The Maze Runner movies are like that bus from Speed: Everything's fine when it's hurtling along, but once it slows down, things get deadly. Often made with more vigor and vision than you might expect but never quite edging too close to "compelling" or "good," Wes Ball's glum-and-run film trilogy adapts novelist James Dashner's YA dystopia into something resembling terse, tough direct-to-streaming action thrillers — just barely edited down to a PG-13.
Out goes most of the characterization, the relationships, the coming of age, the crises of the soul. In come hurtling scenes of dazzlingly hunky young people dashing down corridors and through warehouses and the streets of ruined cities, pursued by maze monsters (in the first film) or cheapjack zombies (in the sequels). In their coordinated cotton separates, the cast members run, with Cruise-ian power and intensity, and the camera keeps pace with them, capturing bodies in motion with a smooth clarity that shouldn't be so notable. During the protracted sequences of flight and fight, speed and brutal impact, the Maze Runner movies run circles around most studio action films.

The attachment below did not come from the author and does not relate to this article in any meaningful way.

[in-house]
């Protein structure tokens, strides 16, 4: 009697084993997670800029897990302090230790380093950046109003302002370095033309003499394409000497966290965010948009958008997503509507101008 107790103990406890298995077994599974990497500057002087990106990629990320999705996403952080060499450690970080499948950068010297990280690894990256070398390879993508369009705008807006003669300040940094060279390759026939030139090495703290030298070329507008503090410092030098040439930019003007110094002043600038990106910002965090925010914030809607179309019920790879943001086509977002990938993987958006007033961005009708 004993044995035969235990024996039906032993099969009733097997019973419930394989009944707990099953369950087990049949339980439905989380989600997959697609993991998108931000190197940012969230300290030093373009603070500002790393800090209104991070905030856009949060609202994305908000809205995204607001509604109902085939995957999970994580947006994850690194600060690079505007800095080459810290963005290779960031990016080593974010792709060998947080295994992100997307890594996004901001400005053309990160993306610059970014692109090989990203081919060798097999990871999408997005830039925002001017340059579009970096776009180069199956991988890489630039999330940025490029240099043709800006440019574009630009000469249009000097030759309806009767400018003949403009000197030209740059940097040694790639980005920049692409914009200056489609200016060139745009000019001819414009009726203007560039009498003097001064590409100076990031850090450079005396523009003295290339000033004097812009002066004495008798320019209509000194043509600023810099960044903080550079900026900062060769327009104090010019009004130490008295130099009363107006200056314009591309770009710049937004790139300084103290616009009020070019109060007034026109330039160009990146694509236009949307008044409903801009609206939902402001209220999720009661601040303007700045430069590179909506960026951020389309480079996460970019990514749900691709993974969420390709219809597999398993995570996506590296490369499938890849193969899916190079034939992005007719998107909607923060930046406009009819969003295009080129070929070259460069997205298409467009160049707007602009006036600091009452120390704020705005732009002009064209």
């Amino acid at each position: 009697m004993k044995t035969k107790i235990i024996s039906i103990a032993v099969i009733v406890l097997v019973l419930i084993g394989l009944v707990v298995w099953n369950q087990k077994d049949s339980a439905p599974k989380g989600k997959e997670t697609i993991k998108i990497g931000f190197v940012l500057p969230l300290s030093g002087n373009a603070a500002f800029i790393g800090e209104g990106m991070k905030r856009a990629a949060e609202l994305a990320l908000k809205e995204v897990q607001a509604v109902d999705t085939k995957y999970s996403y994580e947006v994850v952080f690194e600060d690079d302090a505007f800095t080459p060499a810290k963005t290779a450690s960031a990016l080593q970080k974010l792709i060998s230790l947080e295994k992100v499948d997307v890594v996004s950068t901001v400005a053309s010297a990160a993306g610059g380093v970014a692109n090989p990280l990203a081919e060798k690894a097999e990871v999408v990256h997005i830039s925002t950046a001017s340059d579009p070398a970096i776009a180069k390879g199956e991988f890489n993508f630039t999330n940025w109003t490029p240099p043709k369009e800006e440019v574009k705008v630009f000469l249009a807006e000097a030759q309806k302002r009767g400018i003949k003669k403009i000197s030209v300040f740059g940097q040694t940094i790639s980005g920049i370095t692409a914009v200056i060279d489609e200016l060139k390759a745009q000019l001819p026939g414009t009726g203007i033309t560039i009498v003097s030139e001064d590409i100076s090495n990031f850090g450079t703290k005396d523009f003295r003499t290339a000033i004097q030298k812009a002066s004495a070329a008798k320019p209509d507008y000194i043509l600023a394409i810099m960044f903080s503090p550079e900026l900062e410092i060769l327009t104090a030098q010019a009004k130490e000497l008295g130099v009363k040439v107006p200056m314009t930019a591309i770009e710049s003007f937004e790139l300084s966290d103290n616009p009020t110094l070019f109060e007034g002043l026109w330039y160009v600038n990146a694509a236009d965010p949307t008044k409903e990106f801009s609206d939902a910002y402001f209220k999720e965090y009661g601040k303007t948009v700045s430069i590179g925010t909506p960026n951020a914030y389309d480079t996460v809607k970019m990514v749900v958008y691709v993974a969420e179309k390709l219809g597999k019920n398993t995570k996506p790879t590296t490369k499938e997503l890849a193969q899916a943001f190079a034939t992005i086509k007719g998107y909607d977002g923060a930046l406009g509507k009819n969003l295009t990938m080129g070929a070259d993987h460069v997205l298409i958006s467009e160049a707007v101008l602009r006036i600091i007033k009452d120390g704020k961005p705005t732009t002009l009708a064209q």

The Death Cure, I fear, has fewer of these sensational stretches than its predecessor, The Scorch Trials. This final entry is obliged to reveal mysteries, wrap up the story, and dispense with the most half-assed love triangle since I had two go-nowhere crushes at the same time in high school. So, the fight/flight gives way to portentous chatter between characters who, over three movies, have yet to develop singular traits. Expect long confrontations freighted by backstory and villain-versus-hero showdowns with every beat that you can call too many seconds beforehand.